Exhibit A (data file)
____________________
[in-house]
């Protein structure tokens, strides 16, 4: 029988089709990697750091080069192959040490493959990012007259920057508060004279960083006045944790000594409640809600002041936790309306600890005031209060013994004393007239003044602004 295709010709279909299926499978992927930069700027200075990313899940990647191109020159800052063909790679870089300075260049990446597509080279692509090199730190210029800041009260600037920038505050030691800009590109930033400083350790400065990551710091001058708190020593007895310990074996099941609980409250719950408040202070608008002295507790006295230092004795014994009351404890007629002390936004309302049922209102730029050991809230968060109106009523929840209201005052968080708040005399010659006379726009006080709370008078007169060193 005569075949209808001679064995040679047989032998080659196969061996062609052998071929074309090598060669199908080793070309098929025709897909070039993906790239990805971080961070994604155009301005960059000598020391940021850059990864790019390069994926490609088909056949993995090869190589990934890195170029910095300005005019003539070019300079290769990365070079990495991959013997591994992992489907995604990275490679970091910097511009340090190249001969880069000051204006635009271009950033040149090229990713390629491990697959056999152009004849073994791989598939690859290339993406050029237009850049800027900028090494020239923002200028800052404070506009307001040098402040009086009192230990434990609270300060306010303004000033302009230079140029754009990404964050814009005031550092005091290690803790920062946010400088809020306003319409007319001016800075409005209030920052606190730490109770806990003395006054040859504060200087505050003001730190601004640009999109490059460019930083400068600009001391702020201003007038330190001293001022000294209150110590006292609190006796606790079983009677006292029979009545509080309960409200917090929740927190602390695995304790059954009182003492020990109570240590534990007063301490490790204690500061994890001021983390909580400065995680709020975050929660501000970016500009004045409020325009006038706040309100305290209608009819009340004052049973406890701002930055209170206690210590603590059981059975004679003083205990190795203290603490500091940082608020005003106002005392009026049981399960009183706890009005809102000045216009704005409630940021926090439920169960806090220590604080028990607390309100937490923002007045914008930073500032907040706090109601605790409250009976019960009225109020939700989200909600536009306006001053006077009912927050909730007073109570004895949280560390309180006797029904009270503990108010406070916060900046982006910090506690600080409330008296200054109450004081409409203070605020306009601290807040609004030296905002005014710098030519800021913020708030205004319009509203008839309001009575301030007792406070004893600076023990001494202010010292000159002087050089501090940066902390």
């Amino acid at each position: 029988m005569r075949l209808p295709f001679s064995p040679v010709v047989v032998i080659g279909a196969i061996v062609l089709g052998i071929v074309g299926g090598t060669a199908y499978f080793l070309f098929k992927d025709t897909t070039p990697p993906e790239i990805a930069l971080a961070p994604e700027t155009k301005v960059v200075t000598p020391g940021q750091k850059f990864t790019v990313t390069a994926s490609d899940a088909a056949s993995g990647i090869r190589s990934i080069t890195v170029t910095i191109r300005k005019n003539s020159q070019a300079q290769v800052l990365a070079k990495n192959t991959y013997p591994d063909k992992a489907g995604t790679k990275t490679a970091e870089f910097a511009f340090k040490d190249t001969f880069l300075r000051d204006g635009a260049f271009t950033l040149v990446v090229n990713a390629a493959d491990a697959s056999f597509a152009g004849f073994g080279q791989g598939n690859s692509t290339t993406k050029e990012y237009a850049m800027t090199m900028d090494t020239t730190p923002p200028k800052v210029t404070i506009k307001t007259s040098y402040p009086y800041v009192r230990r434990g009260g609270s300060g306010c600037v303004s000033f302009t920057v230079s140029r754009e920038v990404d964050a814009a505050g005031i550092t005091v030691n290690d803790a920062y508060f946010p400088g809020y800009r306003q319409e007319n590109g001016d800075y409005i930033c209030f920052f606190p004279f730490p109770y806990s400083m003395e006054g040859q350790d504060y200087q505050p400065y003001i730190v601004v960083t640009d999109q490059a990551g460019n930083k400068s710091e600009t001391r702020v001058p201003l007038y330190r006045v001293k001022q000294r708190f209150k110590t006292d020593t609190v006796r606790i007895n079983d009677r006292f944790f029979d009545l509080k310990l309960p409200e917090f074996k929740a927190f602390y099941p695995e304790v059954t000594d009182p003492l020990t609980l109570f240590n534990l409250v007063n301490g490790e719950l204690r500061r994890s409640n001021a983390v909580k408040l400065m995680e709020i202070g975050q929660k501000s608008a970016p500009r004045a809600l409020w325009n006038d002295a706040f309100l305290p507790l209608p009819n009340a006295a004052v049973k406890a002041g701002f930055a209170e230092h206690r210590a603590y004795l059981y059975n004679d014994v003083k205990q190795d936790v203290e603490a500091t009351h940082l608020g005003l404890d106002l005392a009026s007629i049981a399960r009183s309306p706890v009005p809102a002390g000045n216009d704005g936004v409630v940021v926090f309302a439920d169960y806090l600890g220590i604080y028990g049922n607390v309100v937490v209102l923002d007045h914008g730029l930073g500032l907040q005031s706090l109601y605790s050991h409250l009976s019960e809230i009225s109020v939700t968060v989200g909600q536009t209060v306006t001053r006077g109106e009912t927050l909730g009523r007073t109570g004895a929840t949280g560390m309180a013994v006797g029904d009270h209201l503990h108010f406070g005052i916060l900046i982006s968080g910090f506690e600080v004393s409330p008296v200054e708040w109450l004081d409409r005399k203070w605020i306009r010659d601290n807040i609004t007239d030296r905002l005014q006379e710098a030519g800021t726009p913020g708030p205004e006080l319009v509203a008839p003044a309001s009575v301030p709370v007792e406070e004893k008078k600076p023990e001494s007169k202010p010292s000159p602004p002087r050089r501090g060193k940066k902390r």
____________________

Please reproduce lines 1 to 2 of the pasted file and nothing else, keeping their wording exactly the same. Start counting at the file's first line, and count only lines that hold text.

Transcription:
[in-house]
């Protein structure tokens, strides 16, 4: 029988089709990697750091080069192959040490493959990012007259920057508060004279960083006045944790000594409640809600002041936790309306600890005031209060013994004393007239003044602004 295709010709279909299926499978992927930069700027200075990313899940990647191109020159800052063909790679870089300075260049990446597509080279692509090199730190210029800041009260600037920038505050030691800009590109930033400083350790400065990551710091001058708190020593007895310990074996099941609980409250719950408040202070608008002295507790006295230092004795014994009351404890007629002390936004309302049922209102730029050991809230968060109106009523929840209201005052968080708040005399010659006379726009006080709370008078007169060193 005569075949209808001679064995040679047989032998080659196969061996062609052998071929074309090598060669199908080793070309098929025709897909070039993906790239990805971080961070994604155009301005960059000598020391940021850059990864790019390069994926490609088909056949993995090869190589990934890195170029910095300005005019003539070019300079290769990365070079990495991959013997591994992992489907995604990275490679970091910097511009340090190249001969880069000051204006635009271009950033040149090229990713390629491990697959056999152009004849073994791989598939690859290339993406050029237009850049800027900028090494020239923002200028800052404070506009307001040098402040009086009192230990434990609270300060306010303004000033302009230079140029754009990404964050814009005031550092005091290690803790920062946010400088809020306003319409007319001016800075409005209030920052606190730490109770806990003395006054040859504060200087505050003001730190601004640009999109490059460019930083400068600009001391702020201003007038330190001293001022000294209150110590006292609190006796606790079983009677006292029979009545509080309960409200917090929740927190602390695995304790059954009182003492020990109570240590534990007063301490490790204690500061994890001021983390909580400065995680709020975050929660501000970016500009004045409020325009006038706040309100305290209608009819009340004052049973406890701002930055209170206690210590603590059981059975004679003083205990190795203290603490500091940082608020005003106002005392009026049981399960009183706890009005809102000045216009704005409630940021926090439920169960806090220590604080028990607390309100937490923002007045914008930073500032907040706090109601605790409250009976019960009225109020939700989200909600536009306006001053006077009912927050909730007073109570004895949280560390309180006797029904009270503990108010406070916060900046982006910090506690600080409330008296200054109450004081409409203070605020306009601290807040609004030296905002005014710098030519800021913020708030205004319009509203008839309001009575301030007792406070004893600076023990001494202010010292000159002087050089501090940066902390």